Bella Vista Church of Christ

LIFELINES

12/11/2019

Randall Caselman

 

Preparing for Winter

 

  What great weather we’ve had this fall. The warm sun just kept on shining right through Thanksgiving and into December. We were thinking this may never end. But it did. Storms rolled through the Village, winds blew, lightning flashed, the rains poured and it even hailed.Then, all of a sudden winter was here with its cold, overcast days. Tuesday was a nice balmy day. Some south wind, but pleasant. Sometime around two or threeo'clock, I stepped out of my study to a cold north wind that before dark plummeted the thermometer to a cold twenty-plus degrees.

 

  It happens, life, like the weather, can change in a matter of moments. We are living in the sunshine, everything is going our way, then without warning, we are chilled by a change in circumstance: Death of a loved one, health problems, financial collapse, ruptured relations, trapped by some ugly sin; we find ourselves thrown into a spiritual winter, sometimes without explanation.

 

  Spiritual winters are dangerous. They can kill by freezing families, chilling churches and destroying our faith. How do we cope with the cold winds of discouragement and adversity? How can we survive such conditions?

 

  Prepare the heart. Jesus said, Let not your heart be troubled." We must know that winter is not an enemy. God made winter. Thou hast made the summer and winter. Psalm 74.17. We must know that hard is not bad, it is just hard. Winter cleanses the earth, gives rest to the plants and animals, and kills the bugs; flowers need the cold to bloom in the spring. Winters are survivable!

 

  Listen church, there is no joy without sorrow, pleasure without pain, forgiveness without sacrifice, eternal life without death, reward without work. Paul puts it in these words, "Indeed we share in His suffering in order that we may also share in His glory"(Romans 8.17).

 

  Think on these things! Mental attitude has meant the difference in many winter survival stories. Fantastic strength comes from positive thoughts, but allowing Satan to control our thoughts can be fatal. Stay in control: "Whatever is true, whatever is right, whatever is pure, whatever is lovely, whatever is admirable—if anything is excellent, or praiseworthy — think about such things. And pray always"(Philippians 4.8-9 & 1 Thessalonians 5.17).

 

  Dress properly. Every winter, news people warn us of the dangers of hypothermia. Mother was always saying, where is your coat?" How are we dressed? "Put on the whole armor of God, the belt of truth, the breastplate of righteousness, feet fitted with the gospel, shield of faith, helmet of salvation and the sword of the Spirit" (Ephesians 6.10-18).

 

  With proper lifestyle. "Be very careful, then, how you live--not as unwise but as wise, making the most of every opportunity, because the days are evil. Therefore do not be foolish, but understand what the Lord’s will is. Do not get drunk on wine, which leads to debauchery. Instead, be filled with the Spirit" (Ephesians 5.15-18). There are some things that should not be attempted in winter. It is not the time for taking a hike in the mountains, going for a swim, traveling in a blizzard. Too many things can happen unexpectedly. Life can be threatened by the simplest mishap. Paul understood this in his admonition to Timothy: "Do your best to come before winter." You see, A spiritual winter is not the best time to stop reading our Bible, to decrease our prayer time, miss Sunday evening worship, Wednesday evening Bible study. People survive by staying on the move. The worst thing is to go to sleep in the grip of cold. Our answer to spiritual survival is involvement; losing ourselves in ministry; giving ourselves to something bigger than we are; serving others.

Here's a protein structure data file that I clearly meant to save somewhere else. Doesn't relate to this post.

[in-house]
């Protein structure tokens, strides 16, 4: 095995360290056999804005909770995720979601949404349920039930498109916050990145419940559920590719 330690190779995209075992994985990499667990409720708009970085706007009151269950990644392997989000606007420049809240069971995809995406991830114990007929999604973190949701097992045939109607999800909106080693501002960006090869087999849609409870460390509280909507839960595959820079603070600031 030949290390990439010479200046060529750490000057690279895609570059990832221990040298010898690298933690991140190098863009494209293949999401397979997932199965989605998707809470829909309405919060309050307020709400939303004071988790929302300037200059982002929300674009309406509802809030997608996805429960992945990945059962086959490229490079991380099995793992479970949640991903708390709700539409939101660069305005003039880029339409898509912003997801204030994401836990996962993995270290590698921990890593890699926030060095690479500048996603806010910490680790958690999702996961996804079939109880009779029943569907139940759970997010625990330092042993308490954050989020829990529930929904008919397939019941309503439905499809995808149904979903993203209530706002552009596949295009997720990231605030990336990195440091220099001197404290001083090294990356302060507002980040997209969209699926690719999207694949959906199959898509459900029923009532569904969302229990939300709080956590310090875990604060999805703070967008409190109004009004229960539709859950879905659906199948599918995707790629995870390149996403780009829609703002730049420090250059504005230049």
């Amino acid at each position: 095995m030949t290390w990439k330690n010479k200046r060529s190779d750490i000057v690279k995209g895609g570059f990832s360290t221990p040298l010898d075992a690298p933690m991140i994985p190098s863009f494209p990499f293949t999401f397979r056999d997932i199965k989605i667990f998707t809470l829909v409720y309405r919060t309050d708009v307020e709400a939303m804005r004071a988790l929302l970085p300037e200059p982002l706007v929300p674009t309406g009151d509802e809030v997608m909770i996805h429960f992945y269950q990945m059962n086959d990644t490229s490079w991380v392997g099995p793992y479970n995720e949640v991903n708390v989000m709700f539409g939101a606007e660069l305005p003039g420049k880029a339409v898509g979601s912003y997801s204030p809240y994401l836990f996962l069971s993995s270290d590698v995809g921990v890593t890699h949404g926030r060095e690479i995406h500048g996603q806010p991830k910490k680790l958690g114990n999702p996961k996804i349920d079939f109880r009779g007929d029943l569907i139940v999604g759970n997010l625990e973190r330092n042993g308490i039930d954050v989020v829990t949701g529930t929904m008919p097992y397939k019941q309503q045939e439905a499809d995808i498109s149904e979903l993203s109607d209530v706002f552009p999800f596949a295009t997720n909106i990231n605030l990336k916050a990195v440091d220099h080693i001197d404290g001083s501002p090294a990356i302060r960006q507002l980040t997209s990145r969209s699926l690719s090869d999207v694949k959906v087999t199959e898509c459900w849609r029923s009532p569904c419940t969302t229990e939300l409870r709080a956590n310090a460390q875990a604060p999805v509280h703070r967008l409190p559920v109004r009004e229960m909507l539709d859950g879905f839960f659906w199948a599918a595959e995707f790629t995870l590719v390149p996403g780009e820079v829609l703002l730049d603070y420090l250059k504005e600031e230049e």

With warm fellowship. How many times have we read about those who survived a winter ordeal by sharing one another’s body heat, getting close? Winter is not a time for going out alone. God made us for relationships, fellowship, togetherness. We need one another’s strength and encouragement. The church landscape is strewn with those who severed fellowship with the spiritual family during their spiritual winter. "Two are better than one, because they have a good return for their work: If one falls down, his friend can help him up. But pity the man who falls and has no-one to help him up! Also, if two lie down together, they will keep warm. But how can one keep warm alone? Though one may be overpowered, two can defend themselves. A cord of three strands is not quickly broken" (Ecclesiastes 4.9-12).

 

  With a perseverant faith. We must know that winter is not endless. Spring will come. We can survive. Spring even came in C.S. Lewis’ Chronicles of Narnia where it was "always winter and never Christmas for so long." Do not give up. Christianity is a religion of perseverance, of keeping-on-keeping-on. Jesus promised the reward for continued faithfulness. This was a comfort for Paul and for us: "I have fought the good fight, I have finished the race, I have kept the faith. Now there is in store for me the crown of righteousness, which the Lord, the righteous Judge, will award to me on that day--and not only to me, but also to all who have longed for his appearing" (2 Timothy 4.7-8).

 

  Indeed, spiritual winters can be tough, but they are survivable; however, we must face them properly equipped. Amen?

 

—Randall Caselman